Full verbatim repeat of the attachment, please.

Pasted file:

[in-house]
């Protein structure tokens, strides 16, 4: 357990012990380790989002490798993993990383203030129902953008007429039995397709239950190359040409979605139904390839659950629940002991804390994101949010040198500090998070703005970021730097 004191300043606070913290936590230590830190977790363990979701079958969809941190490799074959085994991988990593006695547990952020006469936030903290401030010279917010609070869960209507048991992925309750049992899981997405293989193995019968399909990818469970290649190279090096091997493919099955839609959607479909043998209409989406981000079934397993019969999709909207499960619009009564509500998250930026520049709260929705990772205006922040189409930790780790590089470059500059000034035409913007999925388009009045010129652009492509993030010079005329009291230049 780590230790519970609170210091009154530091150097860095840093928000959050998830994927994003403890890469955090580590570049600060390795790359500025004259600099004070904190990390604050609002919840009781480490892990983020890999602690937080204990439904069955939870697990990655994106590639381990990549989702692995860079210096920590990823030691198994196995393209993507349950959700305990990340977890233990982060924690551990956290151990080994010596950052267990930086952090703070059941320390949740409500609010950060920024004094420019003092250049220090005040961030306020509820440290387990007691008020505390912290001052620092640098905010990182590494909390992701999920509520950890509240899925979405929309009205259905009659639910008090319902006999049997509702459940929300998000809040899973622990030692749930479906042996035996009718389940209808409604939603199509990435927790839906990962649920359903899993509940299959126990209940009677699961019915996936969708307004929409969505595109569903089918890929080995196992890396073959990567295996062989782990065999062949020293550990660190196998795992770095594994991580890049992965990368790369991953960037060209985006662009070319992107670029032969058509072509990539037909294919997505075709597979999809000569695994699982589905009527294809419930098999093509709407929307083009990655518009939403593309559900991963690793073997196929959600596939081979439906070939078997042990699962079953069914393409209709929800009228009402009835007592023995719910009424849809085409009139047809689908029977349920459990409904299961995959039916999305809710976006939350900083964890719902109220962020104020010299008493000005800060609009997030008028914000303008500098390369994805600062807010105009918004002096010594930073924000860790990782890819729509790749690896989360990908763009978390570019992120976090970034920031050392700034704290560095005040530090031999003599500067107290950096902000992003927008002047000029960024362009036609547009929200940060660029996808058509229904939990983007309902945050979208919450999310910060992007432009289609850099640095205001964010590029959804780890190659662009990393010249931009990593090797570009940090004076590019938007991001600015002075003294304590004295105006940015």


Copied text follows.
[in-house]
């Protein structure tokens, strides 16, 4: 357990012990380790989002490798993993990383203030129902953008007429039995397709239950190359040409979605139904390839659950629940002991804390994101949010040198500090998070703005970021730097 004191300043606070913290936590230590830190977790363990979701079958969809941190490799074959085994991988990593006695547990952020006469936030903290401030010279917010609070869960209507048991992925309750049992899981997405293989193995019968399909990818469970290649190279090096091997493919099955839609959607479909043998209409989406981000079934397993019969999709909207499960619009009564509500998250930026520049709260929705990772205006922040189409930790780790590089470059500059000034035409913007999925388009009045010129652009492509993030010079005329009291230049 780590230790519970609170210091009154530091150097860095840093928000959050998830994927994003403890890469955090580590570049600060390795790359500025004259600099004070904190990390604050609002919840009781480490892990983020890999602690937080204990439904069955939870697990990655994106590639381990990549989702692995860079210096920590990823030691198994196995393209993507349950959700305990990340977890233990982060924690551990956290151990080994010596950052267990930086952090703070059941320390949740409500609010950060920024004094420019003092250049220090005040961030306020509820440290387990007691008020505390912290001052620092640098905010990182590494909390992701999920509520950890509240899925979405929309009205259905009659639910008090319902006999049997509702459940929300998000809040899973622990030692749930479906042996035996009718389940209808409604939603199509990435927790839906990962649920359903899993509940299959126990209940009677699961019915996936969708307004929409969505595109569903089918890929080995196992890396073959990567295996062989782990065999062949020293550990660190196998795992770095594994991580890049992965990368790369991953960037060209985006662009070319992107670029032969058509072509990539037909294919997505075709597979999809000569695994699982589905009527294809419930098999093509709407929307083009990655518009939403593309559900991963690793073997196929959600596939081979439906070939078997042990699962079953069914393409209709929800009228009402009835007592023995719910009424849809085409009139047809689908029977349920459990409904299961995959039916999305809710976006939350900083964890719902109220962020104020010299008493000005800060609009997030008028914000303008500098390369994805600062807010105009918004002096010594930073924000860790990782890819729509790749690896989360990908763009978390570019992120976090970034920031050392700034704290560095005040530090031999003599500067107290950096902000992003927008002047000029960024362009036609547009929200940060660029996808058509229904939990983007309902945050979208919450999310910060992007432009289609850099640095205001964010590029959804780890190659662009990393010249931009990593090797570009940090004076590019938007991001600015002075003294304590004295105006940015």